The strategy paid off when a British guest was asked why she chose the property and replied: “It is reassuringly expensive.” The defying of convention continues in how Wendle and team deliver their service, which is spoken about in reverent tones from a lot of world-weary travelers I know. Surprise and serendipity are the themes, where an unexpected touch at turndown or an impromptu beach marshmallow roast just happens out of thin air.
The hotel’s website perfectly captures Esencia’s sophistication, featuring illustrations from noted New Yorker illustrator Pierre Le-Tan on its homepage as opposed to run-of-the-mill photos of beaches. Last December Condé Nast Traveler named the hotel a 2019 Gold List Winner in its annual The Best Hotels and Resorts in the World.
Not Just a Resort but a Refuge for Good
Another first-time hotelier, Tim Hartnoll, a British shipping entrepreneur, had quite an ambitious undertaking for his first project: Bawah Reserve, which sits 300 km northeast of Singapore in Indonesia’s remote Anambas Archipelago. Getting there requires a ferry, a seaplane ride, or logging hours on a boat. It’s not exactly the easiest place to start a new endeavor when you consider the logistics of building and sustaining a five-star property.
“I never really thought of it as a hotel, and all my inspiration came not from the industry but from sustainable architecture/projects in the region,” said Hartnoll. “I was fortunate to find a small team who shared my passion and vision and helped me realize it. Not having any past experience, I didn’t carry any emotional baggage or preconceived ideas.”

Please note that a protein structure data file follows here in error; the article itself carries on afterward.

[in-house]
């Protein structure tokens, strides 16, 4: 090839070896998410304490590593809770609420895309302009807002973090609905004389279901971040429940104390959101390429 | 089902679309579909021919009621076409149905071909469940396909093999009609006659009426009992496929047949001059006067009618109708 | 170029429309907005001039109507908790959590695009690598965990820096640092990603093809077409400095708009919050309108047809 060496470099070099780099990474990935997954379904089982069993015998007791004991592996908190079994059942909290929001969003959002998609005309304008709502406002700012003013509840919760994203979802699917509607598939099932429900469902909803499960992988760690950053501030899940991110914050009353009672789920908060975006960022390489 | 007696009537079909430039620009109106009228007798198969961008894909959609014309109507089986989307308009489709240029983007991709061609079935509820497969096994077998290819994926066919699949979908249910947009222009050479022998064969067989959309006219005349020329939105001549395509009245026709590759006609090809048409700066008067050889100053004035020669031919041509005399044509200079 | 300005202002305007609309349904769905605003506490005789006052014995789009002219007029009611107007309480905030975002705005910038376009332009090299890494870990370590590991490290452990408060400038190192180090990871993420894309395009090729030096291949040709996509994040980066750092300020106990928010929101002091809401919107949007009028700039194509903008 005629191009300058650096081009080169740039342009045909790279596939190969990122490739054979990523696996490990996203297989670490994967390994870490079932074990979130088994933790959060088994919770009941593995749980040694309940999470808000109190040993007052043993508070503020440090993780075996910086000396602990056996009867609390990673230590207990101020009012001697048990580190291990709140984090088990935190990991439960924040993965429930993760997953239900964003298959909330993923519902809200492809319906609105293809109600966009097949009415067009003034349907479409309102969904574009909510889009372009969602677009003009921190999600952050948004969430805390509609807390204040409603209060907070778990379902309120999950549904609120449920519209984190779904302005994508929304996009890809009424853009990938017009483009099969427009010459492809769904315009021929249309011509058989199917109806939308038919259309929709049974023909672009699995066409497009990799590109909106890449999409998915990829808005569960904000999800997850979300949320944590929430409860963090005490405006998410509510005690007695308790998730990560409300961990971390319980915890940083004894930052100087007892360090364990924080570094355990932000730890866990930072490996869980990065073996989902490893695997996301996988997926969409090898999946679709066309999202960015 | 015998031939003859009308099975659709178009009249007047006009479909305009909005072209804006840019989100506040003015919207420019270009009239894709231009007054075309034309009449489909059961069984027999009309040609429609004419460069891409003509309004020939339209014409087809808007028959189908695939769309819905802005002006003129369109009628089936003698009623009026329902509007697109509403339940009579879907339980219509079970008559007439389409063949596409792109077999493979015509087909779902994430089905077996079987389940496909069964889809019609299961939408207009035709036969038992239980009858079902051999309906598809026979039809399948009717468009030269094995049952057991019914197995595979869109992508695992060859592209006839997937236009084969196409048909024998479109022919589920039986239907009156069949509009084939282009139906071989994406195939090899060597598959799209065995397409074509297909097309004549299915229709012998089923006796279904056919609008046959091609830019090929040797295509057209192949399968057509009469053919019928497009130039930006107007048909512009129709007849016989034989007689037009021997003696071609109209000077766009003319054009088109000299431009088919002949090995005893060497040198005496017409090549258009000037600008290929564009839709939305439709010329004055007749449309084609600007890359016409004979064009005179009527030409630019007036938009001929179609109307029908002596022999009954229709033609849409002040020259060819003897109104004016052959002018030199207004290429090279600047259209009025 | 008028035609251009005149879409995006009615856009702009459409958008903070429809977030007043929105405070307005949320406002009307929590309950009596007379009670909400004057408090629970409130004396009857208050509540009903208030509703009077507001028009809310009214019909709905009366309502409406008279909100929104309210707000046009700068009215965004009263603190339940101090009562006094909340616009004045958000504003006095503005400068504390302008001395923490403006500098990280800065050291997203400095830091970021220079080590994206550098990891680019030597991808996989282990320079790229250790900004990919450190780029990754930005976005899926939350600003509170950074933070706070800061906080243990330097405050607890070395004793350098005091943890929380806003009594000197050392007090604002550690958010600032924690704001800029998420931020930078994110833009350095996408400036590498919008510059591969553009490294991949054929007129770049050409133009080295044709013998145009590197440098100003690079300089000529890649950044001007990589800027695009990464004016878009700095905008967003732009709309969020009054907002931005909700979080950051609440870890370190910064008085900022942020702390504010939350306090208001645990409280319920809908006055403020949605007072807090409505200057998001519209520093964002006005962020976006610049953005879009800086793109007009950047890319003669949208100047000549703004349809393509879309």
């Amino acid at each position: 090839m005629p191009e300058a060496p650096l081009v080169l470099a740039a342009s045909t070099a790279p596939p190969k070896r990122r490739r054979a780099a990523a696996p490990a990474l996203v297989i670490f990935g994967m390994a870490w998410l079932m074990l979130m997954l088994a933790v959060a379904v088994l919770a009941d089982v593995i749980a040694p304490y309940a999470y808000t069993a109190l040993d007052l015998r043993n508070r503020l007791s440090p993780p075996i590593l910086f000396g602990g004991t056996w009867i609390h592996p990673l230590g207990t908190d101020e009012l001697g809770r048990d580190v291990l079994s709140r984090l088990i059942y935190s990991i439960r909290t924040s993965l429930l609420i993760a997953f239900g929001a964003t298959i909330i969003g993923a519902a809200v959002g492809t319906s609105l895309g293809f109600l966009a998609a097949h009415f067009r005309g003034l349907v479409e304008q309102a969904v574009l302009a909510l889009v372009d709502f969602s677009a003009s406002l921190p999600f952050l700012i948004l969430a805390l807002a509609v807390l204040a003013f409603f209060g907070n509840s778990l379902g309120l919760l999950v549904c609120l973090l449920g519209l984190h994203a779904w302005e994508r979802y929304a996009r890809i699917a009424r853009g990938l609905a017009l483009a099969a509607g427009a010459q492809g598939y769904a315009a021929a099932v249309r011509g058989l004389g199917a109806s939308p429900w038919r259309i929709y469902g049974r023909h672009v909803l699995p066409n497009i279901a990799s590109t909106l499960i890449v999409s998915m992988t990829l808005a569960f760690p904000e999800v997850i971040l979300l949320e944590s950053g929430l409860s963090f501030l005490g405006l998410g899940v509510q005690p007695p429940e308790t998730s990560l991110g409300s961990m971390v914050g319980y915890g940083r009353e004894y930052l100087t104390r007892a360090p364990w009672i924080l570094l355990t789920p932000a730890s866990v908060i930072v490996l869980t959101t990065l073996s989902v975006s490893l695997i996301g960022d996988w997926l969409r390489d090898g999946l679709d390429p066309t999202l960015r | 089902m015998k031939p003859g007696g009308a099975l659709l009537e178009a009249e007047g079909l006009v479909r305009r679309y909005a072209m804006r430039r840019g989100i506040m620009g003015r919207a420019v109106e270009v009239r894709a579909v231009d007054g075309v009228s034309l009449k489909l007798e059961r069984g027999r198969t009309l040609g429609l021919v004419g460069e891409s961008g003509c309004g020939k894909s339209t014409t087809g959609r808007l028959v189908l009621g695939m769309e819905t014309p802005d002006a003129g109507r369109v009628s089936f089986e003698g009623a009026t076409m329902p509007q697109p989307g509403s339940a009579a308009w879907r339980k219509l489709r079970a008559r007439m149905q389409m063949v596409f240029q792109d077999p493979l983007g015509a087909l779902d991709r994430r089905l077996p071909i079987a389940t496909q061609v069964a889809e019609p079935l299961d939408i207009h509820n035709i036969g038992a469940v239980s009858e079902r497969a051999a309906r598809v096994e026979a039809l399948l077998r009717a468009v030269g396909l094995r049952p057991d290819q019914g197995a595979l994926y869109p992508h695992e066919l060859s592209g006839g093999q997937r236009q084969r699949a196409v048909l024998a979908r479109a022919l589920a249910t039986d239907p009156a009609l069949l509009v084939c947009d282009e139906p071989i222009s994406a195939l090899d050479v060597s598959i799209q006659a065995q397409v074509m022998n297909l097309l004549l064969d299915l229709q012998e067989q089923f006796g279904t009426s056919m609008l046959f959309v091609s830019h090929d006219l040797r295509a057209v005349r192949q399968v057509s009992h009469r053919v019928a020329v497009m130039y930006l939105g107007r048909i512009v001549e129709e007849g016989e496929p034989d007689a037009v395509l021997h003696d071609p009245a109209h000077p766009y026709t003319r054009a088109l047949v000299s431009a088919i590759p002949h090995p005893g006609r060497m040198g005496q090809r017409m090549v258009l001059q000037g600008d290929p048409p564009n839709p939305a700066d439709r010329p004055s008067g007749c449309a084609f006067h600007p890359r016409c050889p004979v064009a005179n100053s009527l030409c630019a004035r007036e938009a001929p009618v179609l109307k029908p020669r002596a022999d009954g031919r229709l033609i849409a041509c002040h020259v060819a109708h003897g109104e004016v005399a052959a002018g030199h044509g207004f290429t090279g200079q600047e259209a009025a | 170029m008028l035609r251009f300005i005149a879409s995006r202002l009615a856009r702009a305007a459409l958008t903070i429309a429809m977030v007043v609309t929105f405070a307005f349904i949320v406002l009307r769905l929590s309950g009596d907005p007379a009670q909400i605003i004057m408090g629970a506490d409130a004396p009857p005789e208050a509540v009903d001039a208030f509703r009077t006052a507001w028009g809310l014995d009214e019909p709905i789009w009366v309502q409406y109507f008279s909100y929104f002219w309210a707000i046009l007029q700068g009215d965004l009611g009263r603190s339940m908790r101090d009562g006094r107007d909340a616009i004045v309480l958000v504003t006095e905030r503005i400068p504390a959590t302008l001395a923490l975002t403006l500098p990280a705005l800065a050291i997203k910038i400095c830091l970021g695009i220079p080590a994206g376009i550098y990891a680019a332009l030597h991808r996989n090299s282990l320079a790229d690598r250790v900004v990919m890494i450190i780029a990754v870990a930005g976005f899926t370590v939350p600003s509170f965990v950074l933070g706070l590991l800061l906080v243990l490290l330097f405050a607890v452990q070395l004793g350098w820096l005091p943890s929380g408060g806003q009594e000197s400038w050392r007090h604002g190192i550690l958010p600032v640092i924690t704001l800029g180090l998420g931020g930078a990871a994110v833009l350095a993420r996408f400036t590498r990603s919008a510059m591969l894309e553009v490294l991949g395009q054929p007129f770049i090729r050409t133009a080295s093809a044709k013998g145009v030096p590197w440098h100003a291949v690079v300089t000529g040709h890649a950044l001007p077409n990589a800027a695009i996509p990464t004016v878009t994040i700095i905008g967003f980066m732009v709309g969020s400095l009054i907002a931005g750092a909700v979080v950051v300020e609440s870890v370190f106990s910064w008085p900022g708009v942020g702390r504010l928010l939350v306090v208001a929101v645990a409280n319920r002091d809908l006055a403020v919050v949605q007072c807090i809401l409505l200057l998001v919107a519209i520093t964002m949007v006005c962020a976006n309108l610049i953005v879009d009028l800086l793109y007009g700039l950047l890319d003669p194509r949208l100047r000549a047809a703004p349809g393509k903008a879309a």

The eco roots and sustainability are front and center on the property: In November he launched the Bawah Anambas Foundation, aimed at improving the livelihoods of those on neighboring islands, in particular Telaga, Mengkait, and, the closest of the three, Kiabu. So in addition to launching an extremely remote property, Hartnoll built in social good from the start, adding layers of complexity and challenge.
Hartnoll told the South China Morning Post that part of his intention was righting the wrongs in this highly remote place: Plastic was often thrown in the ocean, fish were hunted with dynamite, and other natural resources were plundered. Now the resort is providing both jobs and education. It also serves as a marine reserve where no fishing is allowed close to the islands, with the goal that local maritime life will thrive.
Stay the Course: Service and Sustainability
This eco approach required nuance and a hands-on approach. “The design detail was all worked out on-site with organic materials,” said Hartnoll. “Not in an office. We would have a creative discussion, my architect would sketch out his ideas, and we would then be left to figure out how to turn it into reality. I spent a lot of time in Java in villages with artisans and craftsmen showing them what we wanted. …It was a deeply immersive experience.”
And although the going hasn’t always been easy — the initial business model quite wrongly presented economics that mirrored a city-center property and not a remote, seasonal resort — it would seem the bet is paying off. Despite having just opened, the property has guests that are already two- or three-time return visitors, and it’s receiving strong word-of-mouth from the adventure luxury set.
Hartnoll regularly hosts drinks with guests on the island, soliciting feedback. Yet he’s very careful not to cave on his originally stated ambitions of sustainability and ecological responsibility. The property isn’t going to become overly rigid in its operation or surrender the remote island magic that gives it its charm.
It will continue to have its kinks and quirks, those distinctive particularities that pop up when you’re running a place in the middle of nowhere. “My first priority is to maximize the guest experience while not compromising our sustainable values. I put that ahead of any other considerations,” said Hartnoll.